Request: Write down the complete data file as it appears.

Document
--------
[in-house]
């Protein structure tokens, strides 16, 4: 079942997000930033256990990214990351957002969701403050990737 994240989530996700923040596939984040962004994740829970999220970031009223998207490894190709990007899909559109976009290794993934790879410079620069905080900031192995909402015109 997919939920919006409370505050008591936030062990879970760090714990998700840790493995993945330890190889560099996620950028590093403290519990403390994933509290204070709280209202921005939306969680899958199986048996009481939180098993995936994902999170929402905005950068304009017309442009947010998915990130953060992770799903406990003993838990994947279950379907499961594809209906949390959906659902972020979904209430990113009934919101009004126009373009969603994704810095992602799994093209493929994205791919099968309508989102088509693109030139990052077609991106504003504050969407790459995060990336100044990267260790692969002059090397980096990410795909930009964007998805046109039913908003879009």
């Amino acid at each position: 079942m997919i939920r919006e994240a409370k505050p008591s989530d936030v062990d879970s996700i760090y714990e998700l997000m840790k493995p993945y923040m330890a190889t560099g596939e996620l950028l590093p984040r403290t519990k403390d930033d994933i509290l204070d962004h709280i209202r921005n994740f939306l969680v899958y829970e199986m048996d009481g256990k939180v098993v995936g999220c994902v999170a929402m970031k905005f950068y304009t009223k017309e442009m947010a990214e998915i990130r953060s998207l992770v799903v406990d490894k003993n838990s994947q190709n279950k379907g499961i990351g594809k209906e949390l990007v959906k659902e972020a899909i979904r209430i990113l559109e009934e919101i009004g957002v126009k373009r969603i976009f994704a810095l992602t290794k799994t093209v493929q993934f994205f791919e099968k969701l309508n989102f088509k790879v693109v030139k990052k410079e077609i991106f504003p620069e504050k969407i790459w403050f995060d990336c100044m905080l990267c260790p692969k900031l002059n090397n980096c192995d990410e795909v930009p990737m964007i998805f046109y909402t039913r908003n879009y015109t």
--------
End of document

[in-house]
């Protein structure tokens, strides 16, 4: 079942997000930033256990990214990351957002969701403050990737 994240989530996700923040596939984040962004994740829970999220970031009223998207490894190709990007899909559109976009290794993934790879410079620069905080900031192995909402015109 997919939920919006409370505050008591936030062990879970760090714990998700840790493995993945330890190889560099996620950028590093403290519990403390994933509290204070709280209202921005939306969680899958199986048996009481939180098993995936994902999170929402905005950068304009017309442009947010998915990130953060992770799903406990003993838990994947279950379907499961594809209906949390959906659902972020979904209430990113009934919101009004126009373009969603994704810095992602799994093209493929994205791919099968309508989102088509693109030139990052077609991106504003504050969407790459995060990336100044990267260790692969002059090397980096990410795909930009964007998805046109039913908003879009």
């Amino acid at each position: 079942m997919i939920r919006e994240a409370k505050p008591s989530d936030v062990d879970s996700i760090y714990e998700l997000m840790k493995p993945y923040m330890a190889t560099g596939e996620l950028l590093p984040r403290t519990k403390d930033d994933i509290l204070d962004h709280i209202r921005n994740f939306l969680v899958y829970e199986m048996d009481g256990k939180v098993v995936g999220c994902v999170a929402m970031k905005f950068y304009t009223k017309e442009m947010a990214e998915i990130r953060s998207l992770v799903v406990d490894k003993n838990s994947q190709n279950k379907g499961i990351g594809k209906e949390l990007v959906k659902e972020a899909i979904r209430i990113l559109e009934e919101i009004g957002v126009k373009r969603i976009f994704a810095l992602t290794k799994t093209v493929q993934f994205f791919e099968k969701l309508n989102f088509k790879v693109v030139k990052k410079e077609i991106f504003p620069e504050k969407i790459w403050f995060d990336c100044m905080l990267c260790p692969k900031l002059n090397n980096c192995d990410e795909v930009p990737m964007i998805f046109y909402t039913r908003n879009y015109t």